Attention-driven bias for threat-related stimuli in implicit memory. Preliminary results from the Posner cueing paradigm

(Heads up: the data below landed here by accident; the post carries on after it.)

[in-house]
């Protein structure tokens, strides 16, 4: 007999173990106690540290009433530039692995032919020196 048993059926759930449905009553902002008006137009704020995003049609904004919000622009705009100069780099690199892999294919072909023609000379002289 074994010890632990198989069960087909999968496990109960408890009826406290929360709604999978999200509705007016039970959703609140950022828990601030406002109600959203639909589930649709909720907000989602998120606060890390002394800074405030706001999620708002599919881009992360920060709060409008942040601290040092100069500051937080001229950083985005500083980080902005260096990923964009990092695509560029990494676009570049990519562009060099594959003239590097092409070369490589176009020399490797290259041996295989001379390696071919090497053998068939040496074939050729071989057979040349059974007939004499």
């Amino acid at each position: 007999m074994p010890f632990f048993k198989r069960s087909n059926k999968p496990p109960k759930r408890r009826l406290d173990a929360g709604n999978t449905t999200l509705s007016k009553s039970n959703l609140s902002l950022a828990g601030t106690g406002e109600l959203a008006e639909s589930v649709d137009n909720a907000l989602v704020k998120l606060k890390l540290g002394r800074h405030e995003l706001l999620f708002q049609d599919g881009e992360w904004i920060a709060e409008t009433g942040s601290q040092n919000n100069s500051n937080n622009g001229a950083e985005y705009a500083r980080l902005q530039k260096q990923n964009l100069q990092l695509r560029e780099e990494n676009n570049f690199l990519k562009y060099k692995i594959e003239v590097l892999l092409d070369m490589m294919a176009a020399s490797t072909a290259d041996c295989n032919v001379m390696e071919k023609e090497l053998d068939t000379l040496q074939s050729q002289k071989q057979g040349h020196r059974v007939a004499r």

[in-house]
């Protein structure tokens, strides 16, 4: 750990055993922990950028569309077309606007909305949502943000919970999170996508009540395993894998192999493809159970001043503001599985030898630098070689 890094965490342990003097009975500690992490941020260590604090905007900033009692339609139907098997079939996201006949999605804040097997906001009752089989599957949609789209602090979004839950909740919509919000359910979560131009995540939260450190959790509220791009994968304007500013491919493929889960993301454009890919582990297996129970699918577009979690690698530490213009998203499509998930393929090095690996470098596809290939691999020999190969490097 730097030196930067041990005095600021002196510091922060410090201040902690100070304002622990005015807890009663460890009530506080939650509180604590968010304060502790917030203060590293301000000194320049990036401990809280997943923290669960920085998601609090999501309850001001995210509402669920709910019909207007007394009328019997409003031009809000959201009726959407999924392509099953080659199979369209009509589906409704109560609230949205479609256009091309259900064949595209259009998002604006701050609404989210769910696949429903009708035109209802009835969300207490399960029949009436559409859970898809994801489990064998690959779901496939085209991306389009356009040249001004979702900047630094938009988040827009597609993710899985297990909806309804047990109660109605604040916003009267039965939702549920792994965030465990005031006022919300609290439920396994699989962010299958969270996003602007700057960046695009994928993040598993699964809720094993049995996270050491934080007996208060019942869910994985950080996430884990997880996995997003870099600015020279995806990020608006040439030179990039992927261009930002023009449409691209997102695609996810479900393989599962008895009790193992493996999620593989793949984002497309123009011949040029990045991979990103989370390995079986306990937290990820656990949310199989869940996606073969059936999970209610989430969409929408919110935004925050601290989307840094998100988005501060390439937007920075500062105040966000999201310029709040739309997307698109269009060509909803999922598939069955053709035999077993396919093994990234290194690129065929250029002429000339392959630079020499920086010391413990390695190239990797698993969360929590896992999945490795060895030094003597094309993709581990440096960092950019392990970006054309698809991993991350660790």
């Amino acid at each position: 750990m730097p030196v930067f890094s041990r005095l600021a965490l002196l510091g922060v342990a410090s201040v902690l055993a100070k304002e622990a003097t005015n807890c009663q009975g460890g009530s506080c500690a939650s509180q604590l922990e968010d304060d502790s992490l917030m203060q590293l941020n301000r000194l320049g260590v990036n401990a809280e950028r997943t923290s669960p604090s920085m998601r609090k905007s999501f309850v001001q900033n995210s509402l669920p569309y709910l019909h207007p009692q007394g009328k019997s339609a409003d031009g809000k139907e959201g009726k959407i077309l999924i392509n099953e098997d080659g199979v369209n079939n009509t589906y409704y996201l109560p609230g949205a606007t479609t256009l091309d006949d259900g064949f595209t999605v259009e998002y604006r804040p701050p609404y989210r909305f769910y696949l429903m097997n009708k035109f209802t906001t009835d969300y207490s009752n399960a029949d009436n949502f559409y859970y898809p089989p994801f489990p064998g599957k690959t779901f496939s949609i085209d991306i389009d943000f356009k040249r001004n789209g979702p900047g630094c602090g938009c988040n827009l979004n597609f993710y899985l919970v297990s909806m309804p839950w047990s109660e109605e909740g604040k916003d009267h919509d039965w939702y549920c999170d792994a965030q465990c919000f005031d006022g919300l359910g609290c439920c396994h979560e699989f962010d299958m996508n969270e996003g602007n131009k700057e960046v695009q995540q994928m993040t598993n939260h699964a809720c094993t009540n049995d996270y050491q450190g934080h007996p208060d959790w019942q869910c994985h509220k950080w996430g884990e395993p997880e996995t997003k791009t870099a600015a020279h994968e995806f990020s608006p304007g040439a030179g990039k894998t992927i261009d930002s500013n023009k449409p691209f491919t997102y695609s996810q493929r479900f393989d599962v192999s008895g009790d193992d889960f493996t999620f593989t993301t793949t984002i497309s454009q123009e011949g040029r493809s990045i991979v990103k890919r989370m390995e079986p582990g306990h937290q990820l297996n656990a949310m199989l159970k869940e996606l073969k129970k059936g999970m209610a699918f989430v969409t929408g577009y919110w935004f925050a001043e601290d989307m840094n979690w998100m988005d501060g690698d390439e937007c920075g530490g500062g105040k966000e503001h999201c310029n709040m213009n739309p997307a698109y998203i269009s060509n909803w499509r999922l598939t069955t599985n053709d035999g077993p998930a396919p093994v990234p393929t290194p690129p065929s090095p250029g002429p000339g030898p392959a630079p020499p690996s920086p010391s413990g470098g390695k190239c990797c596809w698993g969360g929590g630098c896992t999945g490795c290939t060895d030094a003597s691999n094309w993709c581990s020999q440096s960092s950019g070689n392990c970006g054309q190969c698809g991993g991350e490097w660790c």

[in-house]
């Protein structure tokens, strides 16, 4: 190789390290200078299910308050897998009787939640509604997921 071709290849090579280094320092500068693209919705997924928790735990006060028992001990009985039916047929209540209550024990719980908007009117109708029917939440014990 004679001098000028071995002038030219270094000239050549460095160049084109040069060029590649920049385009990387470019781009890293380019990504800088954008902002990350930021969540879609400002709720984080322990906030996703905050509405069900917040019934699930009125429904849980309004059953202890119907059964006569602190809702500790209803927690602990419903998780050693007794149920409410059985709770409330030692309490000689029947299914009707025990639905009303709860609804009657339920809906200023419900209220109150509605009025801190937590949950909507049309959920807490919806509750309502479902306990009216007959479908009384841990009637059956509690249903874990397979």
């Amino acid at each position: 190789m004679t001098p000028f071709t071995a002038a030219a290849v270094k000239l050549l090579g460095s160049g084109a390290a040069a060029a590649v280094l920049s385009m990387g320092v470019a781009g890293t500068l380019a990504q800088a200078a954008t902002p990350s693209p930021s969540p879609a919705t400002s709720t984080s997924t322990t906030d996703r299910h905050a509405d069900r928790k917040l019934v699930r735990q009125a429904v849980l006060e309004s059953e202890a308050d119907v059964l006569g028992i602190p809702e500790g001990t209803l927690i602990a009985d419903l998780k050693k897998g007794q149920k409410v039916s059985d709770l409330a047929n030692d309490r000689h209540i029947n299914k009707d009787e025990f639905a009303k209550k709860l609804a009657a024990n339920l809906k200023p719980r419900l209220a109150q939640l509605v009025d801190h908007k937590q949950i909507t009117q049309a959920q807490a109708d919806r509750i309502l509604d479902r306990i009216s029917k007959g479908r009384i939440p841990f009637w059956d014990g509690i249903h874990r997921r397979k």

An implicit memory advantage for angry faces was investigated in this experiment by means of an additional cueing task. Participants were to assess the orientation of a triangle's peak, which side of presentation was cued informatively by angry and neutral face stimuli, after which they immediately completed an unexpected "old-new" task on a set of the previously presented faces and new, distractor-faces. Surprisingly, the RTs were similarly long on the invalid trials for angry and neutral facial cues in the Posner task. However, performance on the "old-new" task was better for angry than neutral faces. A strong correlation between RTs in angry-invalid trials and confidence ratings for these angry faces was observed only in highly reactive participants. These results suggest that presentation of threatening material can induce enhanced incidental encoding which can result in stronger familiarity for such material, and this effect is driven by attentional bias in highly reactive individuals.